Product Liability: What is it and how to establish a claim

There are many people who are injured every year due to the purchase and use of dangerous or defective products. In normal tort suits the elements of negligence usually need to be proven in order to bring a successful claim. However, product liability law is different than normal personal injury law. Often times the person who is injured by a defective product isn’t able to show negligence during the manufacturing or design process. In states that have adopted strict product liability, such as New Mexico, the law doesn’t require the plaintiff to prove the specific act (or omission) that caused the defect in the product.

Any party that is involved in the sale of a defective product is potentially liable for injuries caused by it. This means that the manufacturer, distributor, and retailer could all possibly be held liable for injuries caused by the defect in the product. So even though the distributor or the seller may not have been involved in creating the defective product they could be assigned fault by the law because of their involvement in getting the dangerous product in the hands of the consumer. In many states if a retailer or distributor lost a product liability lawsuit they could, in a separate suit, seek to have the damages paid by the manufacturer of the defective product.

In order to establish a product liability claim there are two elements that must be satisfied. The first is that the product itself was inherently defective. The second element is that the defect in the product caused the damage or the injury. In order to show that a product was inherently defective, the injured party (plaintiff) must be able to prove the defect that injured them existed in the product when it left the control of the party they are suing. This means that if the plaintiff is bringing suit against the manufacturer then they must be able to show that the defect that caused their injury existed in the product when it left the manufacturer and didn’t develop while in the possession of the distributor or the retailer (or after it was purchased). The same goes for bringing suit against the distributor or the retailer. The plaintiff must be able to show that the defect that injured them existed while the product was in the control of the particular party against whom they are bringing suit.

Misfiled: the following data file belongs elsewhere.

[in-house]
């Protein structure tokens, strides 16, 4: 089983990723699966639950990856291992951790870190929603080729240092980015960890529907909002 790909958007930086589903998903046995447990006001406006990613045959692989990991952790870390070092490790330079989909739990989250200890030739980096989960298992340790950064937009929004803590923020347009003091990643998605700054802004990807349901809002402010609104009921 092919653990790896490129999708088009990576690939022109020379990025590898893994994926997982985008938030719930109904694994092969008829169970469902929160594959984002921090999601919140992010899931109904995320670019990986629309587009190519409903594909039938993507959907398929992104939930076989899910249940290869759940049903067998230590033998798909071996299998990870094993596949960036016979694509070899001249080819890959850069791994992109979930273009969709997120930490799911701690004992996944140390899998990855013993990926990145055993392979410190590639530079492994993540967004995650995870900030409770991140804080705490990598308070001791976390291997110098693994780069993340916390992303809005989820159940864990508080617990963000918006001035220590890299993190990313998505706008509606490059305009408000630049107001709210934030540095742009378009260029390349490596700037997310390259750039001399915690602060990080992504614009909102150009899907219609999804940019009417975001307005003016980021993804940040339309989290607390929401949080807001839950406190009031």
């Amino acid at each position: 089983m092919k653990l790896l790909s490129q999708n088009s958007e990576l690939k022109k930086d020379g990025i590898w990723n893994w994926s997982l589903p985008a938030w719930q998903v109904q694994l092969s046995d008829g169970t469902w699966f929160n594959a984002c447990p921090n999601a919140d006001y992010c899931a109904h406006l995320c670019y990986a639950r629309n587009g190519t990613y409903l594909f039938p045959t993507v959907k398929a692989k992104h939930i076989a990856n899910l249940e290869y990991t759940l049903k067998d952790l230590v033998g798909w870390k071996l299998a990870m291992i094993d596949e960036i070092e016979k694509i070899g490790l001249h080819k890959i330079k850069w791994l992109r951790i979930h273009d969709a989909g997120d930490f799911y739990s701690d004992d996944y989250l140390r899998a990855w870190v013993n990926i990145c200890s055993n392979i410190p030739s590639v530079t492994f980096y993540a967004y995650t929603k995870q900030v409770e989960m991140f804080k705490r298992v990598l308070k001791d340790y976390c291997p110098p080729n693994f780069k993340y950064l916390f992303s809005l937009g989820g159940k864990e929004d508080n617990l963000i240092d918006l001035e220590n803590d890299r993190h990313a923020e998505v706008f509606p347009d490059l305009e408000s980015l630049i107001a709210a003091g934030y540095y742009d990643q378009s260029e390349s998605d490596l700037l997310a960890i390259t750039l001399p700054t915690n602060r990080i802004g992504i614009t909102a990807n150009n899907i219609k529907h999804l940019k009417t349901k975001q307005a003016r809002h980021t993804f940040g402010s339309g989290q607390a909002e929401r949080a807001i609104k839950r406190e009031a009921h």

The second element that must be shown is that the defect in the product caused the plaintiff’s injury. This means that whatever defect has been shown in the product had to actually cause the injury. It is not enough to show that a product is defective and that the product caused the injury. For example, if a car had a defective gas pedal that caused unintended acceleration and a driver was injured in a collision that resulted from the faulty gas pedal then there is a good chance that this element could be proven. On the contrary, if a vehicle had the same faulty gas pedal but a person was injured from slamming the car door on their thumb then they would have great difficulty proving that the defect caused this injury.

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